(Bloomberg View) -- If one scorpion is removed from a bag that’s busy with them, does Donald Trump begin to look like a president?
Steve Bannon, who was jettisoned from the bag today, has always been the most mysterious member of Trump’s lumpen B-Team. Most of the other scorpions have readily identified portfolios. They work in the Department of Nepotism or the Ministry of Lies or in the Anti-Immigrant Brigade. They oversee the dismantling of Barack Obama’s legacy, or the disrespecting of Hillary Clinton’s person, the two highest pursuits of the Trump administration.
The alleged winners from Bannon’s banishment are the emissaries to the White House from the lands of finance and business, where two plus two very often equals four and where regulations and taxes are for cutting. It’s unclear, however, what exactly they’ve won. The president is still incompetent, the Congress is still dysfunctional and the Republican tax agenda, once it is known, will still be unpopular.
Bannon was the threadbare ideological stuffing inside of Trump’s presidency. Like everything else in this administration, it ended up leaking all over the place.
Bannon’s departure coincided with Trump’s fullest embrace of white supremacy since the real-estate heir’s political career began. And it followed directly in the wake of a book revealing Bannon’s influence on Trump, and Bannon’s interview with a lifelong liberal writer, in which Bannon called ethno-nationalists a “collection of clowns.”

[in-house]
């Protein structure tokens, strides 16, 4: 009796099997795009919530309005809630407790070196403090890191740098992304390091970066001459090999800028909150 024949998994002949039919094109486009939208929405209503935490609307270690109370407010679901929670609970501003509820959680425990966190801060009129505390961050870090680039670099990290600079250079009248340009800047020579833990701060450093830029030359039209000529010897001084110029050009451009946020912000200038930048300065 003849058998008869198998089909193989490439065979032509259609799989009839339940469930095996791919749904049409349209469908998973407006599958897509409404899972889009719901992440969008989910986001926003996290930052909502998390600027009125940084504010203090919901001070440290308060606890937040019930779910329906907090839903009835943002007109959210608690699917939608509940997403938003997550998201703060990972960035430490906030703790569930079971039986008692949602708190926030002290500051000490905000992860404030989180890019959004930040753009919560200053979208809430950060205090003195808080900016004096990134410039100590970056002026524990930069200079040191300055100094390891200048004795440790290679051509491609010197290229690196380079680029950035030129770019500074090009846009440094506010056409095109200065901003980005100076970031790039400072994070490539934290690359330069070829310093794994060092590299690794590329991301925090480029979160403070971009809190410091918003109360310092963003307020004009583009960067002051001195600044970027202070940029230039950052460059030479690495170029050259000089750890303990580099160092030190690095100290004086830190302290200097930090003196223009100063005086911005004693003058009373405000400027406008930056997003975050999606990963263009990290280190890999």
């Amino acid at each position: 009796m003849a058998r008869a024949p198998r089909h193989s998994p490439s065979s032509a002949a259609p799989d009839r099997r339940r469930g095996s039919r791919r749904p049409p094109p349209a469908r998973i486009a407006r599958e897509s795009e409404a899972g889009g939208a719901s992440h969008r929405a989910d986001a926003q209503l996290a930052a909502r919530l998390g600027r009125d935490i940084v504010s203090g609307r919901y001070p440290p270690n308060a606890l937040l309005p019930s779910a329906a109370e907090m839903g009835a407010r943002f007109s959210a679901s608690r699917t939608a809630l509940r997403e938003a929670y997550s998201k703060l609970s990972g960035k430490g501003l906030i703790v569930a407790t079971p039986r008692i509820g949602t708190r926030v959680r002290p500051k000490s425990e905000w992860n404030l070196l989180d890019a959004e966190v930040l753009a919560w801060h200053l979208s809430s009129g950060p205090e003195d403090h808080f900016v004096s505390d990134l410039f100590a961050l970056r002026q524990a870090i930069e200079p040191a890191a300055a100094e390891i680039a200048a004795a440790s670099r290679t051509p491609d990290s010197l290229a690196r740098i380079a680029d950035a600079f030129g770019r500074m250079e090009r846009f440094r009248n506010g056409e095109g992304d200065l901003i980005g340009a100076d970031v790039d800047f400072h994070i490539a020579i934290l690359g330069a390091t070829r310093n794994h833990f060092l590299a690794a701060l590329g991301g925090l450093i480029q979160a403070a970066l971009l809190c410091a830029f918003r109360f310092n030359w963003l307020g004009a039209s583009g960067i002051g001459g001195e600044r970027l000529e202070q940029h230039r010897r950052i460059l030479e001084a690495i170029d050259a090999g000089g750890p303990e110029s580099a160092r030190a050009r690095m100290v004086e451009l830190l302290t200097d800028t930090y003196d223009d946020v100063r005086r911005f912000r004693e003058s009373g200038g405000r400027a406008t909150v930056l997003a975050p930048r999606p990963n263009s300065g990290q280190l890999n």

These are the same clowns who Bannon courted and cajoled, reassuring them in their racial and masculine insecurities as he built up the propaganda site Breitbart. The name political scientists give to these clowns is “Trump’s base.” Perhaps Bannon is suddenly eager to abandon them. Trump clings to them for his political life.
It seems Bannon is either a deeply confused man pretending to be brilliant or a morally muddled man who uses whatever tool is at hand to advance his cause. Perhaps he is both. There is also a possibility that he is a chess master with more dimensions to his game than a plebe like me can count. But losing his White House job is not strong evidence of that.
What will the subtraction of one scorpion from the bag mean for the presidency and the country? How could it mean much of anything? Trump is a moral and psychological wreck. His malice can be constrained by law and by a Congress that’s willing to exert itself. But not much by his own staff, who answer to his rage. It’s hard to expect clarity from inexperienced, compromised White House personnel buried in Trump’s rubble.
Bannon will no doubt pursue an interesting path. He could resort to his previous life as a seedy propagandist. Or perhaps, as he suggested to Robert Kuttner, the liberal writer, his former life is a clown show that he’s eager to leave behind. That would be easier to believe, of course, if he hadn’t worked so hard to turn the White House into a circus.
This column does not necessarily reflect the opinion of the editorial board or Bloomberg LP and its owners.
Francis Wilkinson writes editorials on politics and U.S. domestic policy for Bloomberg View. He was executive editor of the Week. He was previously a national affairs writer for Rolling Stone, a communications consultant and a political media strategist.
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